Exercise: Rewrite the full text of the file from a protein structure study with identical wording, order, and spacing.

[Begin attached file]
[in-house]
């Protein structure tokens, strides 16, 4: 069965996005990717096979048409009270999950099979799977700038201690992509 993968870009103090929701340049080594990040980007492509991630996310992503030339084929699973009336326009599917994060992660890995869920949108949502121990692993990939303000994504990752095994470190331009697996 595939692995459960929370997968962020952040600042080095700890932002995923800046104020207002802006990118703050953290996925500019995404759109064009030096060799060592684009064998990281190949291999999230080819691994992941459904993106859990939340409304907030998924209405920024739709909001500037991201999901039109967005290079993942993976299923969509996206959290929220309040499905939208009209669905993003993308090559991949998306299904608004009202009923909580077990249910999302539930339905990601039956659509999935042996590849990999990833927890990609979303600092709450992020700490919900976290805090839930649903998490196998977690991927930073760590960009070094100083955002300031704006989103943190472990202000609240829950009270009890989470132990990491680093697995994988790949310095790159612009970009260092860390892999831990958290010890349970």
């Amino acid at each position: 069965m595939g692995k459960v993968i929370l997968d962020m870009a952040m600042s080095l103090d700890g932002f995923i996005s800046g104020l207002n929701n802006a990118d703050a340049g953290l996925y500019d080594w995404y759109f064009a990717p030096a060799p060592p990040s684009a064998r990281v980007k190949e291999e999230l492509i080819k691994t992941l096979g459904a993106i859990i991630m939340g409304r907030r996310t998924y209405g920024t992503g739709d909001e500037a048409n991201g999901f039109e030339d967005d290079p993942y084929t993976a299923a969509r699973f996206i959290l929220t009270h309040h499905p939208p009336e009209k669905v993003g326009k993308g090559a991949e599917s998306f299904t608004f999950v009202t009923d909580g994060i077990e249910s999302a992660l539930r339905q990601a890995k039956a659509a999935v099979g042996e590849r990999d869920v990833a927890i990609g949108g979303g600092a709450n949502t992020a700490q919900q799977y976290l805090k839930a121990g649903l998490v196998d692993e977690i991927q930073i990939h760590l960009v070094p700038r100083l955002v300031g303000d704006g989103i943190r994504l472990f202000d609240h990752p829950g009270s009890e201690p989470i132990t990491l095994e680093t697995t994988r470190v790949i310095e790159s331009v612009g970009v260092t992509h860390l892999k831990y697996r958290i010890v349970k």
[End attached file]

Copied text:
[in-house]
């Protein structure tokens, strides 16, 4: 069965996005990717096979048409009270999950099979799977700038201690992509 993968870009103090929701340049080594990040980007492509991630996310992503030339084929699973009336326009599917994060992660890995869920949108949502121990692993990939303000994504990752095994470190331009697996 595939692995459960929370997968962020952040600042080095700890932002995923800046104020207002802006990118703050953290996925500019995404759109064009030096060799060592684009064998990281190949291999999230080819691994992941459904993106859990939340409304907030998924209405920024739709909001500037991201999901039109967005290079993942993976299923969509996206959290929220309040499905939208009209669905993003993308090559991949998306299904608004009202009923909580077990249910999302539930339905990601039956659509999935042996590849990999990833927890990609979303600092709450992020700490919900976290805090839930649903998490196998977690991927930073760590960009070094100083955002300031704006989103943190472990202000609240829950009270009890989470132990990491680093697995994988790949310095790159612009970009260092860390892999831990958290010890349970």
């Amino acid at each position: 069965m595939g692995k459960v993968i929370l997968d962020m870009a952040m600042s080095l103090d700890g932002f995923i996005s800046g104020l207002n929701n802006a990118d703050a340049g953290l996925y500019d080594w995404y759109f064009a990717p030096a060799p060592p990040s684009a064998r990281v980007k190949e291999e999230l492509i080819k691994t992941l096979g459904a993106i859990i991630m939340g409304r907030r996310t998924y209405g920024t992503g739709d909001e500037a048409n991201g999901f039109e030339d967005d290079p993942y084929t993976a299923a969509r699973f996206i959290l929220t009270h309040h499905p939208p009336e009209k669905v993003g326009k993308g090559a991949e599917s998306f299904t608004f999950v009202t009923d909580g994060i077990e249910s999302a992660l539930r339905q990601a890995k039956a659509a999935v099979g042996e590849r990999d869920v990833a927890i990609g949108g979303g600092a709450n949502t992020a700490q919900q799977y976290l805090k839930a121990g649903l998490v196998d692993e977690i991927q930073i990939h760590l960009v070094p700038r100083l955002v300031g303000d704006g989103i943190r994504l472990f202000d609240h990752p829950g009270s009890e201690p989470i132990t990491l095994e680093t697995t994988r470190v790949i310095e790159s331009v612009g970009v260092t992509h860390l892999k831990y697996r958290i010890v349970k």